All three were in the theater when the shooting erupted.

McQuinn and Nick Yowler dove on top of Samantha Yowler to shield her from bullets, family attorney Rob Scott told NBC station WLWT of Cincinnati.

Yowler was shot in the knee and is recovering after surgery, Scott said. Nick Yowler was not hurt, he said.

Micayla Medek, 23 Medek was among the dead, her father’s cousin, Anita Busch, told The Associated Press.

Busch said the news, while heartbreaking, was a relief for the family after an agonizing day of waiting for news.

“I hope this evil act … doesn’t shake people’s faith in God,” she said.

Medek worked at Subway and had taken classes at Community College of Aurora, the Denver Post reported. She was a graduate of William C. Hinkley High School in Aurora.

Jesse Childress, 29 Former soldier and Air Force Reservist Jesse Childress was the kind of guy who would do anything for anybody.


“My brother’s wheelchair broke,” said one long-time neighbor in Lake Los Angeles, Calif., where Childress grew up. “He (Jesse) fixed it and didn’t charge him a dime.”

Childress, a staff sergeant on active duty at Buckley Air Force Base in Aurora, where he served as a cyber-system operator, was at the midnight showing with fellow reservist Munirih Gravelly when James Holmes allegedly set off a can of tear gas before opening fire in the jam-packed theater.   “As soon as that little gas can exploded, I said, ‘This is wrong,’” Gravelly told NBC LA. She dove to the floor and was wounded by buckshot but kept her face down.

“I feel really sorry that he’s gone,” she said. “None of us noticed until the lights, until it was over, that he was gone. None of us were there to hold his hand, look him in the eye while he passed. … I lost a friend.”

“He was a fun-loving individual,” his colleague Sgt. Alejandro Sanchez told the Associated Press. “If you needed help, no matter the time of day he would stay late. He would come in early to help out the unit in any way he can, even if it meant long hours.”

Alexander Jonathan Boik, 18 Boik, known as AJ, graduated earlier this year from Gateway High School in Aurora, his family said in a statement. He was accepted to Rocky Mountain College of Art and Design and planned to be an art teacher and open his own studio.

He attended the movie with his girlfriend, who survived the attack, the family said. She was not identified.

A friend, Jordan Crofter, described Boik as someone who “didn’t hold anything back. He was just his own person.”

“He was a ball of joy. He was never sad or depressed. He wanted everybody to be happy,” Crofter told The Associated Press.

Alex Teves, 24 Teves was a 2006 graduate of Desert Vista High School in the Tempe (Ariz.) Unified School District, NBC station KPNX of Phoenix reported.

University of Denver released a statement saying Teves graduated from the Morgridge College of Education recently, and identified his home town as Phoenix.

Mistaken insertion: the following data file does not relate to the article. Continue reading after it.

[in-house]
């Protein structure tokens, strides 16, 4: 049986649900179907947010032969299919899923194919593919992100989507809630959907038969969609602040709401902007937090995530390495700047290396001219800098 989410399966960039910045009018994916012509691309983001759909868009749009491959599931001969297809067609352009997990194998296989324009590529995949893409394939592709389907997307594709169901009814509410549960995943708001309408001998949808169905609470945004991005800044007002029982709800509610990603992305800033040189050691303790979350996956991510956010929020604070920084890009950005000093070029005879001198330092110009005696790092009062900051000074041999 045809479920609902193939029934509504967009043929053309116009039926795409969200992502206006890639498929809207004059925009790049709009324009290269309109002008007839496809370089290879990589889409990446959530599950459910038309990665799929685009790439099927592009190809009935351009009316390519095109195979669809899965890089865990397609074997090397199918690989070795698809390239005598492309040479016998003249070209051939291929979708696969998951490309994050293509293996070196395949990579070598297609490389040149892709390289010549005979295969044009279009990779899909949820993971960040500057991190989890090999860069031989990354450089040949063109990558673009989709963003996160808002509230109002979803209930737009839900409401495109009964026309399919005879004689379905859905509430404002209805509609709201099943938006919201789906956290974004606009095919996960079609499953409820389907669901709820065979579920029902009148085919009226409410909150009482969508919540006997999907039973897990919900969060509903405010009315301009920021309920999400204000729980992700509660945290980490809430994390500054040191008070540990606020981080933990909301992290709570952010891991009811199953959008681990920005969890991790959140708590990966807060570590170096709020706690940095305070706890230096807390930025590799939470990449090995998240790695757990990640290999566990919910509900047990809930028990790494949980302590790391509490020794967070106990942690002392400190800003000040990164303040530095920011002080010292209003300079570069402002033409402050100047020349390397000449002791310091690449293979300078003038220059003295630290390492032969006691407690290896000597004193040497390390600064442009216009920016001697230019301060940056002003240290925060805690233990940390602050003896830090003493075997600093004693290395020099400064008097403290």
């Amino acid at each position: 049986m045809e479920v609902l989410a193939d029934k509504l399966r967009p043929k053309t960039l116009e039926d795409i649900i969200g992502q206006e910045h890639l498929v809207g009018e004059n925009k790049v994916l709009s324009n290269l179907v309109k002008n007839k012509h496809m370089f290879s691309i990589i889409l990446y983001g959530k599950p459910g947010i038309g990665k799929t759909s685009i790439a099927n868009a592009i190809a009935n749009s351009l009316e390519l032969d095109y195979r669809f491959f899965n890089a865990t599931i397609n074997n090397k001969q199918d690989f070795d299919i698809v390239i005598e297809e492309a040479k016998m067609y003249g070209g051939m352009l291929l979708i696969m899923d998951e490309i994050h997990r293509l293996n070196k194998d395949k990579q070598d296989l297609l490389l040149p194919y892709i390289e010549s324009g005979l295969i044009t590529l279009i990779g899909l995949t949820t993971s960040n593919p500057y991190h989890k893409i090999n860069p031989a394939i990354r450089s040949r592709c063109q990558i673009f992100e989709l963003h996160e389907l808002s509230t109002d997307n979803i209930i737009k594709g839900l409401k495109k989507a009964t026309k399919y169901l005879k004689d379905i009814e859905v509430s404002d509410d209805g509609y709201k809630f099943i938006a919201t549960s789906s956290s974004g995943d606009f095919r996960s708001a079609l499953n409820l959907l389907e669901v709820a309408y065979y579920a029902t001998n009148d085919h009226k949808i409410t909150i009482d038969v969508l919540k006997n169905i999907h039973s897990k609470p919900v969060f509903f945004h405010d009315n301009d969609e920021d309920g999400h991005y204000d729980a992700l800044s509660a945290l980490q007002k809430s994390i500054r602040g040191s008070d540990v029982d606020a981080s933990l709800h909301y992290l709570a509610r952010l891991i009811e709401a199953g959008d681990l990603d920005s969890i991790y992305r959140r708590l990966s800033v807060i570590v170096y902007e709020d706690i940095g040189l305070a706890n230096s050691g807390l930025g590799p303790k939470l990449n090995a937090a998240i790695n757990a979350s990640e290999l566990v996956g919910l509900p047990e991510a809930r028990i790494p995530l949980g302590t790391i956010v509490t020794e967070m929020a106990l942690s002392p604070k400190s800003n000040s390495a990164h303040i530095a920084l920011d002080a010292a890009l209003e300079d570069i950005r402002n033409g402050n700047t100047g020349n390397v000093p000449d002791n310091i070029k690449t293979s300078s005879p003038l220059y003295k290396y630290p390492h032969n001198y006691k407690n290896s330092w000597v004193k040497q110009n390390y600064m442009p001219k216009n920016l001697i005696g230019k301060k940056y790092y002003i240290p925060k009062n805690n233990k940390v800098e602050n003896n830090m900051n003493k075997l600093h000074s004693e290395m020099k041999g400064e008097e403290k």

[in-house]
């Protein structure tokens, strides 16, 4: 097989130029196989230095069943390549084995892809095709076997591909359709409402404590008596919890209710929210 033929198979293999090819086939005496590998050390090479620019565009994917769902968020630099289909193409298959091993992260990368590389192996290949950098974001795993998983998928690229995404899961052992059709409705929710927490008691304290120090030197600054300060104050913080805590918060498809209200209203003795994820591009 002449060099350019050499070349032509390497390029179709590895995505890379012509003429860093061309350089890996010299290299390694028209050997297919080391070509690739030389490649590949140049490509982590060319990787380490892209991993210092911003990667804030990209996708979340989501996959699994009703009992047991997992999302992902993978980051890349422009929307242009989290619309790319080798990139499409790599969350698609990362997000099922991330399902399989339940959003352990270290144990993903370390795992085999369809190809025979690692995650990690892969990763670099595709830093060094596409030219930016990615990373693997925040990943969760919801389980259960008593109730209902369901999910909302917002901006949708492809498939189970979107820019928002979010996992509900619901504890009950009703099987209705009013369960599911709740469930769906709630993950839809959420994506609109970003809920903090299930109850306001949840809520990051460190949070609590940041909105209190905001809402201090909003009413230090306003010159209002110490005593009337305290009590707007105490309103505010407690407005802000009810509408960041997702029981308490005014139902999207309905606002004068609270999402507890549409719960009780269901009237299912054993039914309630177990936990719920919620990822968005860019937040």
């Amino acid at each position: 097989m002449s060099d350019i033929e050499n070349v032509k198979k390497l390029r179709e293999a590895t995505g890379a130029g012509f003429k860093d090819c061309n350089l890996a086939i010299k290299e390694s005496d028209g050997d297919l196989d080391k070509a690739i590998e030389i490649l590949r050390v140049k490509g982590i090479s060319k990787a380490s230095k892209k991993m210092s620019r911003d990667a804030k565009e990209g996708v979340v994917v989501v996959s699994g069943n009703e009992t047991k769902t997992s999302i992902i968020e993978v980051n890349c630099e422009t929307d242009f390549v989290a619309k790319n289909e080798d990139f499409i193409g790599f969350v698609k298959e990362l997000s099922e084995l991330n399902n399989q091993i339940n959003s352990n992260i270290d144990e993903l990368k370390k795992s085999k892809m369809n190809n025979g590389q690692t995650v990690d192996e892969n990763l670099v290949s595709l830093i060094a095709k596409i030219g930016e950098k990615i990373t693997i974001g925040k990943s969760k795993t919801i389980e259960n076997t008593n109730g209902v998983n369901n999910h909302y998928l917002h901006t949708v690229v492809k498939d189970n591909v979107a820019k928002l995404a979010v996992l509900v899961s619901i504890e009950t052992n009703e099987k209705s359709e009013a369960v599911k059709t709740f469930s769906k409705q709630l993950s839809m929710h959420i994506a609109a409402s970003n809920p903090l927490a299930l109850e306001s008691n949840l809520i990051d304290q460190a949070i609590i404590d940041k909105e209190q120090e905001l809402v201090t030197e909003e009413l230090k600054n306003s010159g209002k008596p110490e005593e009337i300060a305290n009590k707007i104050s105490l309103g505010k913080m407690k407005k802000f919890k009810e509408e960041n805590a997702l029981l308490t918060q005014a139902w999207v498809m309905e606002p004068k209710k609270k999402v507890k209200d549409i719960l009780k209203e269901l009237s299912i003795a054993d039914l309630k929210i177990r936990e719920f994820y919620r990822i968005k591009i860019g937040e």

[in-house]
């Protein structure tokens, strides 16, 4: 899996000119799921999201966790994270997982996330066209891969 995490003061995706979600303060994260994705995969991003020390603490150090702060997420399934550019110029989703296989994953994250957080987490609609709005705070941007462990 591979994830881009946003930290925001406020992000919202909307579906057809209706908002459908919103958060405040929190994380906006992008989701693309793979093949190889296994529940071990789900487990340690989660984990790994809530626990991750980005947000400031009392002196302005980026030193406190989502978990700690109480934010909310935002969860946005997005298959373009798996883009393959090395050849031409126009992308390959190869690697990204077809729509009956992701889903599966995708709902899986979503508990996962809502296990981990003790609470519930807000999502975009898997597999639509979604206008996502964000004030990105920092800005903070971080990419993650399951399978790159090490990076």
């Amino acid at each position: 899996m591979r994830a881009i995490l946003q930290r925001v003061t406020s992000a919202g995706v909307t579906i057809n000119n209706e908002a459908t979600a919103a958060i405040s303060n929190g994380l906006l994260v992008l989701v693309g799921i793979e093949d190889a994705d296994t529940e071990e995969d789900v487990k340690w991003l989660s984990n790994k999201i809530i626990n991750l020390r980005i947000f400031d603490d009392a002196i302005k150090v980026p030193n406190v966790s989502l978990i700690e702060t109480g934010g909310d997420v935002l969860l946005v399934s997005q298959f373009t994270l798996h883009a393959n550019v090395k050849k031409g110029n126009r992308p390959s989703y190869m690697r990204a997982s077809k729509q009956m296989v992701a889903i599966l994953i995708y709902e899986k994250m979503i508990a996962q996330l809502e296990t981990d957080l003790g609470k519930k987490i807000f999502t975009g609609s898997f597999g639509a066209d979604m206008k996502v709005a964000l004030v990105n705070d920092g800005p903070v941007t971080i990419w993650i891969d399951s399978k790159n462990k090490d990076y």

Rebecca Ann Wingo, 32 An Aurora resident originally from Quinlan, Texas, Wingo was a mother of two daughters, her friends said in social media postings. She was a waitress at Joe’s Crab Shack and was a student at the Community College of Aurora, the Denver Post reported.

“I lost my daughter yesterday to a mad man,” Steve Hernandez wrote on his daughter’s Facebook page, the Post reported. “My grief right now is inconsolable. I hear she died instantly, without pain, however the pain is unbearable.”

Gordon W. Cowden, 51 Cowden was the oldest victim identified by the Arapahoe County coroner’s office.

Cowden grew up in Austin, Texas, and is the father of four children, his friend Jane Gibson told NBC News. “I had texted him yesterday to see how he was (after hearing of the shooting), I never heard back from him.” His parents and siblings live in Texas, she said.

“A quick witted world traveler with a keen sense of humor, he will be remembered for his devotion to his children and for always trying his best to do the right thing, no matter the obstacle,” his family said.

NBC News’ Miranda Leitsinger, Alex Johnson, Jim Gold, Elizabeth Chuck, Jim Miklaszewski and Courtney Kube, MSNBC’s Dax Tejera, Beverly White and John Simerson of NBC Los Angeles and The Associated Press contributed to this report.

Daily Motivator for July 20 – Grow stronger

Grow stronger

Whatever happens, you can use it as a way to grow stronger. Every day can end  up making you stronger.

You can complain about it, or you can grow stronger through it. You can worry  about it, or you can grow stronger instead.

Don’t let it make you frustrated, or resentful or dismayed. Let it motivate  you to become stronger.

Instead of feeling sorry for yourself, feel what it feels like to respond  with strength and clarity of positive purpose. Call upon the strength you have,  and you will have more.

You are stronger than any circumstance, stronger than any thoughtless comment  made by another, and stronger than any disappointment. You can adjust, adapt,  and re-commit yourself again and again to moving forward.

You are already strong and capable and experienced. Use that strength to  advance life’s goodness, and grow stronger and stronger with each passing day.

— Ralph Marston

The Daily Motivator